Perhaps most importantly, remember your big “why”. If you don’t already have a definitive “why”, take some time to determine yours. Your “why” should be the deepest and most important reason for changing your habits. It goes beyond things like getting abs or fitting into an old outfit.  It must be specific and have an end result that is meaningful to you. Ask yourself why you want to accomplish your goal? Why does it matter? What impact will accomplishing that goal have on your life? Why is that impact important to you?

Understand that your definitive why should be specific to you. Some examples of powerful whys include: “I want to begin exercising and eating healthier so I can keep up with my kids”, “I want to improve my eating habits so I can help my daughter develop a healthier relationship with food than I had”, or “I’m tired of the way my chronic pain has impeded my daily life and I want to change that.”

When it comes down to it, motivation is a deeply personal force and it requires a lot of introspection to develop it. It also is important to recognize where it’s coming from and why it’s not happening. Listen to your inner voice to do what is best for you.

Accomplishing Your New Year’s Resolutions

Did you know that 92% of New Year’s resolutions fail? And 80% of them fail by February? Those seem like pretty depressing odds, but you CAN make your healthy New Year’s resolutions a reality by avoiding some of the common pitfalls I often see people making. Whether you are looking to lose weight or to just get healthier, here are my tips for keeping your resolutions alive.

Pitfall 1: You Don’t Make It Official

It may seem silly, but there is a lot of power behind writing down a goal. It puts the energy out there for it and also helps you get more clear about what it is you want to accomplish. Better yet, if you write it down and place it somewhere prominent where you can see if often, it can serve as a daily reminder/motivation to keep working towards your goal.

Pitfall 2: You Don’t Know Your Why

Knowing why you want to accomplish a goal is just as important as having a goal. There are going to be times when working towards your resolution is challenging, you’re beating yourself up, and you just want to quit. In those instances, having a very strong reason why you want to accomplish your goal will keep you going. I don’t mean “I want to lose weight because I need to be healthier” – that’s very vague and not personal. You need to dig deep for your why: “I want to lose weight because I want to be able to chase my children around at the playground” or “I want to lose weight because I want to go on an international hiking trip to see some of the world’s most amazing natural sites.” These are powerful why’s that mean something personal to you. Once you know your why, take it a step further and write it down with your resolution.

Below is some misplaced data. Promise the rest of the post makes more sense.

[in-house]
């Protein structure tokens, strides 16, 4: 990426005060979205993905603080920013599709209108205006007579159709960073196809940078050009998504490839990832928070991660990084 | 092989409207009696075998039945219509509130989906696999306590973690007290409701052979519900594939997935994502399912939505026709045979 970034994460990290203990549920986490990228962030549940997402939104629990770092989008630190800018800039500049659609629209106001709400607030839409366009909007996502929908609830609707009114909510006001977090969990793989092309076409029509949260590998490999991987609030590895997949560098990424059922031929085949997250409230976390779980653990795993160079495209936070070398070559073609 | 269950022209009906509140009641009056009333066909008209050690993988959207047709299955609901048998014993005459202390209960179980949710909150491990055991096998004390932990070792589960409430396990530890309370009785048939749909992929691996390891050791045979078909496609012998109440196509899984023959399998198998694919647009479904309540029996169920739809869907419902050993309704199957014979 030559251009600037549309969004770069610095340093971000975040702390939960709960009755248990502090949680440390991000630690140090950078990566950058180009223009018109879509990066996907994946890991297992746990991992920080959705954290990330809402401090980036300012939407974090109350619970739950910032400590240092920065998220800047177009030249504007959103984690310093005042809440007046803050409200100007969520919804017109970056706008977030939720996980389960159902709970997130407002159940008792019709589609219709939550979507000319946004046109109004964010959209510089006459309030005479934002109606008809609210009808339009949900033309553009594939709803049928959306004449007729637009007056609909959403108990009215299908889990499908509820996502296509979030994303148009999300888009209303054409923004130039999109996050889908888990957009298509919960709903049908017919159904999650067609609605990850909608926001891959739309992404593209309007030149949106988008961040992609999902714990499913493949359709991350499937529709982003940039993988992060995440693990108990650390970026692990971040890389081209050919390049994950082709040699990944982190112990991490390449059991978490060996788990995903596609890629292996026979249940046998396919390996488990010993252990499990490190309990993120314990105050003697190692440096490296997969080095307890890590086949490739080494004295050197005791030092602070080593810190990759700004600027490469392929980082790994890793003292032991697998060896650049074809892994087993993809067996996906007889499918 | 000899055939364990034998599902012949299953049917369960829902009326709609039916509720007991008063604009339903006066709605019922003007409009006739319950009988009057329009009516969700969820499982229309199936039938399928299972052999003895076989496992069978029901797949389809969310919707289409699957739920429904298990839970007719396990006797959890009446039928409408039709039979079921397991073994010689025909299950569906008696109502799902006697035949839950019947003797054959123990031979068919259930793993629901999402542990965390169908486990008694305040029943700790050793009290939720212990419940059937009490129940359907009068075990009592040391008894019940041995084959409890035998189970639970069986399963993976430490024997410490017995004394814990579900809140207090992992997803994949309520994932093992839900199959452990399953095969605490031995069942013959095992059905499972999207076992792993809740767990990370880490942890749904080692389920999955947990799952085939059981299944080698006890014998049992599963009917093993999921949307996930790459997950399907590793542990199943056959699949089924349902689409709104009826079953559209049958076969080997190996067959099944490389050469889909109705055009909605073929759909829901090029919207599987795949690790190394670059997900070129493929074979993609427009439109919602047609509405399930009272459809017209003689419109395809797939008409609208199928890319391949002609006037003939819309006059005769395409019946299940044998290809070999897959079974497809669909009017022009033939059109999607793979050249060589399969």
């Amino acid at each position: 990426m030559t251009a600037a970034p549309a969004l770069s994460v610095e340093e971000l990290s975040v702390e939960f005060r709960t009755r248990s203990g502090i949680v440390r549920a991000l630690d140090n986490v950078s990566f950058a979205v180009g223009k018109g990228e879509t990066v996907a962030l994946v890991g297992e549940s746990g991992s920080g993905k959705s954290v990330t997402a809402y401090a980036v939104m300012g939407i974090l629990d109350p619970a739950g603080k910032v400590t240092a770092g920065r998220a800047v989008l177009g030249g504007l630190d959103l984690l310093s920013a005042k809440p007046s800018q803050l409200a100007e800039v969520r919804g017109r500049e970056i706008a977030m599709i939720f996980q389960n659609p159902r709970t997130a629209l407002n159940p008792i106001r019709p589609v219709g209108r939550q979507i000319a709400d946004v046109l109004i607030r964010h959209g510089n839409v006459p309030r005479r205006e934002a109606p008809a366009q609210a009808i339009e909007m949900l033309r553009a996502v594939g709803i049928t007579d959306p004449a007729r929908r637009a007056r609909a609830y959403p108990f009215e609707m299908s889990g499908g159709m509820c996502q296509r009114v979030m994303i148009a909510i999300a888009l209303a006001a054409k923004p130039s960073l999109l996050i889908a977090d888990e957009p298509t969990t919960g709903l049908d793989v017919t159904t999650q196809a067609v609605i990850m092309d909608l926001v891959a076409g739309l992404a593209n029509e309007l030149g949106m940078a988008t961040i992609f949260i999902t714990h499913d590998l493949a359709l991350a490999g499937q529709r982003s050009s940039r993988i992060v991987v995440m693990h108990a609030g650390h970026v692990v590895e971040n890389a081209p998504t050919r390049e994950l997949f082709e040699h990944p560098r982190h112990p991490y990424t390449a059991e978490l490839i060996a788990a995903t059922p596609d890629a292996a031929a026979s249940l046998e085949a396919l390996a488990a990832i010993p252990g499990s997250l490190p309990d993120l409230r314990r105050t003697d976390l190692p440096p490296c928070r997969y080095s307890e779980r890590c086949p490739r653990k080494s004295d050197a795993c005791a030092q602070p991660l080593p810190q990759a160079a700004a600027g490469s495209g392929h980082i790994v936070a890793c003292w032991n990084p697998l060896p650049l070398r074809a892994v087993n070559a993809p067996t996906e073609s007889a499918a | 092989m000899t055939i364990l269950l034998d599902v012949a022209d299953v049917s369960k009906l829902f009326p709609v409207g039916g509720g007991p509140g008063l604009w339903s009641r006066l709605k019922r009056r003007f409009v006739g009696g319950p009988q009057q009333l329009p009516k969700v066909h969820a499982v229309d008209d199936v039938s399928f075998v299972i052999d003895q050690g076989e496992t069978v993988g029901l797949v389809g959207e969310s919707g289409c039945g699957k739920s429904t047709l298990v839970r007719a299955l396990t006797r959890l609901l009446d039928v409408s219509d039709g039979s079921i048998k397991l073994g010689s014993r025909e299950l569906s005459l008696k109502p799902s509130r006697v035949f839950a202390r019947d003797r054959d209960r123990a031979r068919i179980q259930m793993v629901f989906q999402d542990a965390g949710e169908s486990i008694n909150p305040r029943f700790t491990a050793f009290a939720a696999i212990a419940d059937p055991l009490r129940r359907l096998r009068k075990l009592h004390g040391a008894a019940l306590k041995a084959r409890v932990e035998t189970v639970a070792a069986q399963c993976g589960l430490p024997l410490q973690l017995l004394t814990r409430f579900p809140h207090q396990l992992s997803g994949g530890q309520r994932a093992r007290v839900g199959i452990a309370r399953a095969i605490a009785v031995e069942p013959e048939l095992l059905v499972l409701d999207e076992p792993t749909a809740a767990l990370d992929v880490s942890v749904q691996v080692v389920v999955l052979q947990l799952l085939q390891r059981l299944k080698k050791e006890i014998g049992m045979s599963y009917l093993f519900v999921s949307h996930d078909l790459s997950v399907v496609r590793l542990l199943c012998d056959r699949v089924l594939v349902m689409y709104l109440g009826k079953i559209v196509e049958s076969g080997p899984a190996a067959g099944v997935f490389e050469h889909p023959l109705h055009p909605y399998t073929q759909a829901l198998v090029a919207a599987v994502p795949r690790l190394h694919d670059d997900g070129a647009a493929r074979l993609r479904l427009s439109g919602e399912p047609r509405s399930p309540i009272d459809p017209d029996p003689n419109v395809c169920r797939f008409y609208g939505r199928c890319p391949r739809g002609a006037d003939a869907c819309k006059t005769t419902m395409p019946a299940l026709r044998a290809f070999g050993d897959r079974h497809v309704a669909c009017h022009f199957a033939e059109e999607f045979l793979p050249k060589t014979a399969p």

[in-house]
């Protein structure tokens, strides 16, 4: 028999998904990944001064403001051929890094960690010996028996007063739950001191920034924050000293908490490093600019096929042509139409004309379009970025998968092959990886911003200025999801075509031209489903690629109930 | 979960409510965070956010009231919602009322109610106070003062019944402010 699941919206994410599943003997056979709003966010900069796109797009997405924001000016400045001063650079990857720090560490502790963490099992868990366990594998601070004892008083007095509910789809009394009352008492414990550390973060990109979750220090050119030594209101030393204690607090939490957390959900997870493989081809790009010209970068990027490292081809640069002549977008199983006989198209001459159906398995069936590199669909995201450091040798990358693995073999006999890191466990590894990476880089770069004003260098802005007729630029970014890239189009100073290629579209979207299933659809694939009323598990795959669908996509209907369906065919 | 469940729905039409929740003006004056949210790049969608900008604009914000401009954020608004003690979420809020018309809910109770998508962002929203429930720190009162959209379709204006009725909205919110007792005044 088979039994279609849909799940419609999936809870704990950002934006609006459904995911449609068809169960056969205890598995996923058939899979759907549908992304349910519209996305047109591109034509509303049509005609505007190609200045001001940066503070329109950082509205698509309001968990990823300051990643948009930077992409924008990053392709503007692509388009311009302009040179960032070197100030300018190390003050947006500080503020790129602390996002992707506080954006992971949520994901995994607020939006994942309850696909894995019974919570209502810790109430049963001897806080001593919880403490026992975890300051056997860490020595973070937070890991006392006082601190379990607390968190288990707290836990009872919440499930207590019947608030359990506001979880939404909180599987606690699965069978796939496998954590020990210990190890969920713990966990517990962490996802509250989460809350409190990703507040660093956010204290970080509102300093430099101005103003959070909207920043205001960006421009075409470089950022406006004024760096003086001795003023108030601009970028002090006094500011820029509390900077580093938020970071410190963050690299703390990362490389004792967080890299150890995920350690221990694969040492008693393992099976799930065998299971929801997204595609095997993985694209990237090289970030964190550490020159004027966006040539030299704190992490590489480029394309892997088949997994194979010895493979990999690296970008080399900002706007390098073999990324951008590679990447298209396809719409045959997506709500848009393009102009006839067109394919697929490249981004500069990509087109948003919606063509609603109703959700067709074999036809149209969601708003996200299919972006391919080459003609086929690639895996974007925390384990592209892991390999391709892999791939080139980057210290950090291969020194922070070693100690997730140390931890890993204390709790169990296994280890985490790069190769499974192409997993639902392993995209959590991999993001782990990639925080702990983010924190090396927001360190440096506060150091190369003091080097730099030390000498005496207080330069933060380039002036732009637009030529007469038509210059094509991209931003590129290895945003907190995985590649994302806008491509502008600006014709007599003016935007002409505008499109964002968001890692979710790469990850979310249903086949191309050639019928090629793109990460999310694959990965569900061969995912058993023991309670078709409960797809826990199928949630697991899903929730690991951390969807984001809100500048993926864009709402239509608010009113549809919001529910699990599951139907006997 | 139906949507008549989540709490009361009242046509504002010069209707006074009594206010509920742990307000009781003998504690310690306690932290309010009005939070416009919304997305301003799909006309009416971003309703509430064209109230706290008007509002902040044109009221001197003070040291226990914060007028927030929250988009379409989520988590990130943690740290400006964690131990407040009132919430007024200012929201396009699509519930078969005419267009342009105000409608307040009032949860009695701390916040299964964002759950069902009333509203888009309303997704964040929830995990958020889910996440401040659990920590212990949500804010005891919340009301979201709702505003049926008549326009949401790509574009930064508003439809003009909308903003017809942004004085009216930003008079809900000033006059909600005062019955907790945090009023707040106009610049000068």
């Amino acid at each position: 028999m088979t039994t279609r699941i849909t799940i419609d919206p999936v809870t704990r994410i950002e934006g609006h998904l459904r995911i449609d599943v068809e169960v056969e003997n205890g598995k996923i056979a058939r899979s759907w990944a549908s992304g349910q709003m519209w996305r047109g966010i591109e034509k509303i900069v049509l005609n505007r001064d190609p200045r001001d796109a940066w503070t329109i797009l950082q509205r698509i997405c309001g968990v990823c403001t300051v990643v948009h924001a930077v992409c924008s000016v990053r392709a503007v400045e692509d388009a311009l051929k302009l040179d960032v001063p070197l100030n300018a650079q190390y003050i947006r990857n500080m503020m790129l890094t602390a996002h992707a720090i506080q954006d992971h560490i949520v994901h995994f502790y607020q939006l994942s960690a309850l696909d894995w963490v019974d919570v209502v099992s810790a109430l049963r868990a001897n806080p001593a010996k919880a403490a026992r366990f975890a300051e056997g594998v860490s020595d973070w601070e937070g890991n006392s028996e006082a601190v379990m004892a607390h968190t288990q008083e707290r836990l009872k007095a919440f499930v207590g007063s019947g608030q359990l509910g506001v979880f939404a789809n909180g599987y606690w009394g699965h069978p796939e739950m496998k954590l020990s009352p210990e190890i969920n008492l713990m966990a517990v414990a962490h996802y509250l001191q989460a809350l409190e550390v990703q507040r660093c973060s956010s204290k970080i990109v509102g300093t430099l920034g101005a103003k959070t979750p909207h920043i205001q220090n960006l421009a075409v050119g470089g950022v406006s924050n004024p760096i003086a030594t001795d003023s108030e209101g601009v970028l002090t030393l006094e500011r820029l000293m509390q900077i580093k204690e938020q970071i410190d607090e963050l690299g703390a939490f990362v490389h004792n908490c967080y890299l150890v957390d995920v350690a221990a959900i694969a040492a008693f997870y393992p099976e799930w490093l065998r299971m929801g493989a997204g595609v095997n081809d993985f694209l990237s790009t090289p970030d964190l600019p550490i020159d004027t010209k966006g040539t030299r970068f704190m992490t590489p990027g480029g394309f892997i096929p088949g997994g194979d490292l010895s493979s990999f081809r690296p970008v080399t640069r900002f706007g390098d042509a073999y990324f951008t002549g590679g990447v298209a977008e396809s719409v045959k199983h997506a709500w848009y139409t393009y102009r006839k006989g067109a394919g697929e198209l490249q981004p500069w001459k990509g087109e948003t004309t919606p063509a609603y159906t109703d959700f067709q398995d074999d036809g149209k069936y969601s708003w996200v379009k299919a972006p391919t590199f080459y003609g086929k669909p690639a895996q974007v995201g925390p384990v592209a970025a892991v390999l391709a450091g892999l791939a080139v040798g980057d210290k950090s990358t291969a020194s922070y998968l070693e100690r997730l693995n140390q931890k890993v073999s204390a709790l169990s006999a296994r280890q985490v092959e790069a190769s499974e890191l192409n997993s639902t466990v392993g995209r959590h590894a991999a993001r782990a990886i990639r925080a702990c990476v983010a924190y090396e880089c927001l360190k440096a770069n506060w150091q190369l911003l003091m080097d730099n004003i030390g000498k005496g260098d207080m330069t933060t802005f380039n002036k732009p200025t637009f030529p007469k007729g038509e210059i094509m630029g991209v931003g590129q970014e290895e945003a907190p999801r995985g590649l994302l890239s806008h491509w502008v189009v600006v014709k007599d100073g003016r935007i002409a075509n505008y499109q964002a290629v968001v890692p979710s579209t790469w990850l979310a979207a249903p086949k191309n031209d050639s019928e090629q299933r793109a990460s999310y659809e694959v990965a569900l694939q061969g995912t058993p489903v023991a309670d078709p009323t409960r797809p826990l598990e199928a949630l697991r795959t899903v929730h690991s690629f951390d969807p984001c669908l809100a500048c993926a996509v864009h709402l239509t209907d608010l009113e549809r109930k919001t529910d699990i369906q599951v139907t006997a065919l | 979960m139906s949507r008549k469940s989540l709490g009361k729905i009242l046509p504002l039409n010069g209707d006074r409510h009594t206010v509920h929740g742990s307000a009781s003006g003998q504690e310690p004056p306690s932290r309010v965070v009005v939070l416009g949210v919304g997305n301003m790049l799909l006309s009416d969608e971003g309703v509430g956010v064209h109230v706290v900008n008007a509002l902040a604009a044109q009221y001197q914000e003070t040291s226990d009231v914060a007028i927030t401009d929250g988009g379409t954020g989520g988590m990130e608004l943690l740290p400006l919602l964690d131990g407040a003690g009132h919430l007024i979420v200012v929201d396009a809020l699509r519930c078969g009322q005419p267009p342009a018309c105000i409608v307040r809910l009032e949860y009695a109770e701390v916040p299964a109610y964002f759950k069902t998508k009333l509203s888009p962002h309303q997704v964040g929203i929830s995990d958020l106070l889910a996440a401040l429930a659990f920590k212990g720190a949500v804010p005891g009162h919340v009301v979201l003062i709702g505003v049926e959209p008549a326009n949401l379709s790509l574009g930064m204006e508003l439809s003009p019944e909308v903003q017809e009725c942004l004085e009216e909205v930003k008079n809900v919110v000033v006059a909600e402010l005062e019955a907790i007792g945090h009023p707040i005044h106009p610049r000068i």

Pitfall 3: Not Setting Specific Goals

Making your goals specific enough is critical and can be challenging. Without a specific goal, it can be impossible to track your progress or know when you’ve achieved your goal. Plus, if you don’t know exactly what you’re working towards, how will you stay motivated? Instead of making your resolution “I want to lose weight” or “I want to get healthier” make it “I want to lose 30 pounds” or “I want to be a size 6” or “I want to be able to run a 5k.” That way you can measure your efforts and your success.

Pitfall 4: You Don’t Plan Ahead

In a society where we are surrounded by sedentary entertainment and processed, unhealthy foods, it can be a challenge to stick to healthful goals. This is why planning ahead is crucial. Going to a party or gathering? Bring some healthy foods you can snack on. Taking a trip? Plan for some activity time in advance. Going out to dinner? Review the menu online ahead of time so you know what the healthy options are going into it.

Pitfall 5: You Go It Alone

Accountability is a very powerful motivating force. Tell someone you know will check in with you about your resolution and your plans for accomplishing it. Even better, find someone to work towards it with you. For example, if you know that you have a hard time getting yourself to the gym, find yourself a gym buddy. If you want to become a runner, sign up for a 5k with a friend so you have a deadline and an accountability partner.

Pitfall 6: You’re Too Focused